Bellaggio at sunset looks like a 3-D postcard. Orange reflections on the water, people strolling along the shore, teenagers on skates, a handful of boats. During the trip on the bus, Stefano looked strained and silent; sitting on a bench by the edge of the lake, he was transfigured by this flight from the world, shining with complicity.

We went for a walk to look at the shops, buy a couple of postcards, hang around. We were enjoying a sudden feeling of being at peace with the entire world, a feeling that only a holiday by a lake can convey.

At night, in our small room with twin beds, close but separated by a table, we talked for hours. Then I tempted fate and climbed into his bed.

"What are you doing? Stop it!" he screamed.

I tried to make fun of it. "Beware of your virtue."

"I'm the one to say 'Beware'. And it's not a piece of advice, it's a warning. Beware, or I'll really lose my temper. Get back to your own bed!"

I snorted and obeyed.

Stefano turned off the light by clicking a button on the wall. "Goodnight."

I didn't say a word. A silence, pregnant with anger, hung over the room. "You know how difficult this is for me," he said. "The mere fact of being here means a lot to me. But my head is still a mess".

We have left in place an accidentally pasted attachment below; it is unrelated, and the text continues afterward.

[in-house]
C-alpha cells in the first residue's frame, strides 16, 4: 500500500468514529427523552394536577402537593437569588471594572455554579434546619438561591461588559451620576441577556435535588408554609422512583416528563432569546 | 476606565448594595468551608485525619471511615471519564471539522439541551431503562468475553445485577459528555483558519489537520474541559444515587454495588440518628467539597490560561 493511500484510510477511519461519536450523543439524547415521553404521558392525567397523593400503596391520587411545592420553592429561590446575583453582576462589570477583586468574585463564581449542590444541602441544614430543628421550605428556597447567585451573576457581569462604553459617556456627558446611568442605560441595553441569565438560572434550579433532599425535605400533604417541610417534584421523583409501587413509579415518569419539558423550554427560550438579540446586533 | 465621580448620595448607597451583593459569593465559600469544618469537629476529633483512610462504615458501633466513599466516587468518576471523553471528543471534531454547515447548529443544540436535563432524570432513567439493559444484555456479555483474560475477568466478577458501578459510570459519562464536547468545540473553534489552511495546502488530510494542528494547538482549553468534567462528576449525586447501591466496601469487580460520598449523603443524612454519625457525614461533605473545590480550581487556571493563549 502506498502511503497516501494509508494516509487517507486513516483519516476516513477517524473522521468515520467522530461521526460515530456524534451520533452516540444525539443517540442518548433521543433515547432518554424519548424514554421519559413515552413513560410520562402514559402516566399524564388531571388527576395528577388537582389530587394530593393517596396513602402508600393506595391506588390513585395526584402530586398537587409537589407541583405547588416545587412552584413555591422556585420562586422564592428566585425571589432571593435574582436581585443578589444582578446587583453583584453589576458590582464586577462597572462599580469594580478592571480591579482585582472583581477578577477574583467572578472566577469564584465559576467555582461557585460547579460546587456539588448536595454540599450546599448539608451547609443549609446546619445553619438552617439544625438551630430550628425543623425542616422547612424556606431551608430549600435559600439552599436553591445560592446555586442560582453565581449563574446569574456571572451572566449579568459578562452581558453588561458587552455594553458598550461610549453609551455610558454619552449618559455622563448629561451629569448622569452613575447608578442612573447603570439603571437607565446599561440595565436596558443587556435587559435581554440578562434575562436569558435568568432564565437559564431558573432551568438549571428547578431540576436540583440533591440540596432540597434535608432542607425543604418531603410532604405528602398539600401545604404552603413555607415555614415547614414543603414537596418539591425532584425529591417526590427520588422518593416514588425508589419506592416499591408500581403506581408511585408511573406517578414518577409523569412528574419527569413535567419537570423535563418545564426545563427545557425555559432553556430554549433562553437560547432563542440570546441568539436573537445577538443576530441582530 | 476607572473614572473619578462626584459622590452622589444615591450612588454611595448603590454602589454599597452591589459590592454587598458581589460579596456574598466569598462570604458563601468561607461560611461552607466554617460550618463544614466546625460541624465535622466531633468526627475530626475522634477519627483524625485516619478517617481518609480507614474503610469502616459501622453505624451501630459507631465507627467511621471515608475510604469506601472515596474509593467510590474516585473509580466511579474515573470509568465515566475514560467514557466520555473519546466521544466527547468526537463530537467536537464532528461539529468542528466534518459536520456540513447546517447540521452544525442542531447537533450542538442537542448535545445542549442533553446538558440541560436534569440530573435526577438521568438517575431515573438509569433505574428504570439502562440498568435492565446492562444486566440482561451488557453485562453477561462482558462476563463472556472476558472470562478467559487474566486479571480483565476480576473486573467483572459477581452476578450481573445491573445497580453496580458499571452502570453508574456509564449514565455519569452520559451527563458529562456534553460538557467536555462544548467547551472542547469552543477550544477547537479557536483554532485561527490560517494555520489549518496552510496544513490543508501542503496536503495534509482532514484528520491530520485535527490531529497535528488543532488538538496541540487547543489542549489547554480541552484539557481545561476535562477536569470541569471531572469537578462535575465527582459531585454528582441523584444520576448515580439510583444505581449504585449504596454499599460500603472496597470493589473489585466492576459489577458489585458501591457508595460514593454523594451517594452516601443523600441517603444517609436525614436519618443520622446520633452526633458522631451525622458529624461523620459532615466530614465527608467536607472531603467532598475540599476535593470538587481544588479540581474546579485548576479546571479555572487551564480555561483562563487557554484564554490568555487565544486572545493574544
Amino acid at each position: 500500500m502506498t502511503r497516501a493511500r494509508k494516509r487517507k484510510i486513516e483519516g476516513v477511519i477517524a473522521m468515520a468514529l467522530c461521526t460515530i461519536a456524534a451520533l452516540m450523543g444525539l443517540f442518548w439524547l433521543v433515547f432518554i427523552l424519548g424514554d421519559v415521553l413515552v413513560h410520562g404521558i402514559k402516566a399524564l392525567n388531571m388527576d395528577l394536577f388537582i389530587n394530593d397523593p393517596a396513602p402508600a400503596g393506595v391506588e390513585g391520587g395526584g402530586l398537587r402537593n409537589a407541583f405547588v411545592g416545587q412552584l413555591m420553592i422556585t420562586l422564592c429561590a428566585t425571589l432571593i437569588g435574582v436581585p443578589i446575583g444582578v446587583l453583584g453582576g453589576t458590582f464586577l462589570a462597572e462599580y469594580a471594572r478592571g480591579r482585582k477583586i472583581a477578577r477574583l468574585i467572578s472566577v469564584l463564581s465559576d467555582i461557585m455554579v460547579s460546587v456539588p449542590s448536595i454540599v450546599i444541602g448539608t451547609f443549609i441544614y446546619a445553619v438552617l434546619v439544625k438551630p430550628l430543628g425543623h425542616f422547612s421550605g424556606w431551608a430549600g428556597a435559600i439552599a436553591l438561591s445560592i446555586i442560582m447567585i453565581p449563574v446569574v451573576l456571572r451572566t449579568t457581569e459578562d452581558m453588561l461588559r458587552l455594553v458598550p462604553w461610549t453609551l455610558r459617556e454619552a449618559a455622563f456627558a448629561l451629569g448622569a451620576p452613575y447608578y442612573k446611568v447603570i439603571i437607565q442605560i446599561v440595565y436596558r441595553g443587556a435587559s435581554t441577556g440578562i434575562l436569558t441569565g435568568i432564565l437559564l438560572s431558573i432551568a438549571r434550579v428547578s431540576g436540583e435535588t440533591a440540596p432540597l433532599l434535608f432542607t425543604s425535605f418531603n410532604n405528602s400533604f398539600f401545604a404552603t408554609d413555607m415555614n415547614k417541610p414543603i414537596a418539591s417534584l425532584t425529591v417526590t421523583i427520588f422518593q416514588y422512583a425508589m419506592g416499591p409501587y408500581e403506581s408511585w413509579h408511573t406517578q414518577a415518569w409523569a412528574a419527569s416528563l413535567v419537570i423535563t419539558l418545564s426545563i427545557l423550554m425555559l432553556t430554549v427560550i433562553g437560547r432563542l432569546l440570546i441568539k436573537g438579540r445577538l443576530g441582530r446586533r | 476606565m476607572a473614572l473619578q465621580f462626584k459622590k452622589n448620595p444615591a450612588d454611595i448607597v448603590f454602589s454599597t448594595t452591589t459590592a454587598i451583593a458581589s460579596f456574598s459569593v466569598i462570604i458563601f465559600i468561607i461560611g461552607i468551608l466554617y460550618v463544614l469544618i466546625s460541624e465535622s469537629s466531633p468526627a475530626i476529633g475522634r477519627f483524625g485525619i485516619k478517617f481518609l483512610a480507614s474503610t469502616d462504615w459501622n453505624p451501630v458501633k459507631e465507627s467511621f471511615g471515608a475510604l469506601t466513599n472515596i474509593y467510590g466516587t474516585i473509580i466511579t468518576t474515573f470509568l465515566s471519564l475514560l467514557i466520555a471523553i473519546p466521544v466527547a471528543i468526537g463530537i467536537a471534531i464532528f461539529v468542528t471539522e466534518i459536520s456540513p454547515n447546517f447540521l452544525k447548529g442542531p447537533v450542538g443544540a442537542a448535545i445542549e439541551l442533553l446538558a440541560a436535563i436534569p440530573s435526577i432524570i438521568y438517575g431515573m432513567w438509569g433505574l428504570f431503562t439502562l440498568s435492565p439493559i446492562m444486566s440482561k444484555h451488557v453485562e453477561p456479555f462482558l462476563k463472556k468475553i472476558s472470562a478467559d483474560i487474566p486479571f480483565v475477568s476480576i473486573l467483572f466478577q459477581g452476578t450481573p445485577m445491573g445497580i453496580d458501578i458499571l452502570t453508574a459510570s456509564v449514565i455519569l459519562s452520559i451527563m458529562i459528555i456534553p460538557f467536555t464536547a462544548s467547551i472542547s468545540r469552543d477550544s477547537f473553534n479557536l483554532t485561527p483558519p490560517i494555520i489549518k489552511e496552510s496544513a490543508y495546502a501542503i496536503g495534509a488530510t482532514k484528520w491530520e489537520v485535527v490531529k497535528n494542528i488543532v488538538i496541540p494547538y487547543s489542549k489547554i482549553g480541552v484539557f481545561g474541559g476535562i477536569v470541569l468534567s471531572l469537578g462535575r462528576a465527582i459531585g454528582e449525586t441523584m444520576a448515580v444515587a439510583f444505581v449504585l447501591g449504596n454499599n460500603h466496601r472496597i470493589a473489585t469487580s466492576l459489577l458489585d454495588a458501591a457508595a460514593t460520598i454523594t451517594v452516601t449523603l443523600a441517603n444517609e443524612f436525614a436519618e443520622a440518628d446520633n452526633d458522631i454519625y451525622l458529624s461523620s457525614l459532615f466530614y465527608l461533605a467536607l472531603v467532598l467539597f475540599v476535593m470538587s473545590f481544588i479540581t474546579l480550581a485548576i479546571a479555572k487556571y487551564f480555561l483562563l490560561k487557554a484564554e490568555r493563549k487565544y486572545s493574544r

"I'm aware of it," I said.

He kept his silence for a moment, doubting that he should go on. "I love you. I swear it."

I really needed so little to be happy with him. I've always needed so little. We were in love with each other. Even if we were in love in different ways. I was sure about my nature. He was only sure he loved me. Together we looked for a compromise.

With a feeling somewhere between tenderness and narcissism, I enjoy imagining him in the Army, wondering about the times when he might have come to think of me by accident. I imagine he'd remember me when he wore the scarf I gave him. I thought that he would have been embarrassed when his comrades boasted about girlfriends. I even get clear pictures of Stefano walking through the streets of Rome, looking at shop windows, as anxious and careless as anyone trying to kill time. He would stop in front of a bookshop, huge and filled with books, and his face would brighten with surprise. He would see a book a friend of mine has written, a book I proofread. The book will be released by the time he starts to walk through Rome in uniform; discovering it in a shop window and thinking about me would be like a spontaneous recall, as if the window dresser has put up my photograph and signature with a sign that reads "think about me". The sign would be invisible to those peering over my Stefano's shoulders; the book covers would bear no special message for them.

I try to imagine his departure as well. He would take the train because trains and train stations communicate a true sense of parting. A car, an independent means of transport, allows for extensions, delays. Trains are binding: they only give you time to embrace a person and separate for good. I imagine the scene at the platform: Stefano would be carrying his rucksack, I would be holding his suitcase. The sense of parting would shadow our movements, it would stress them.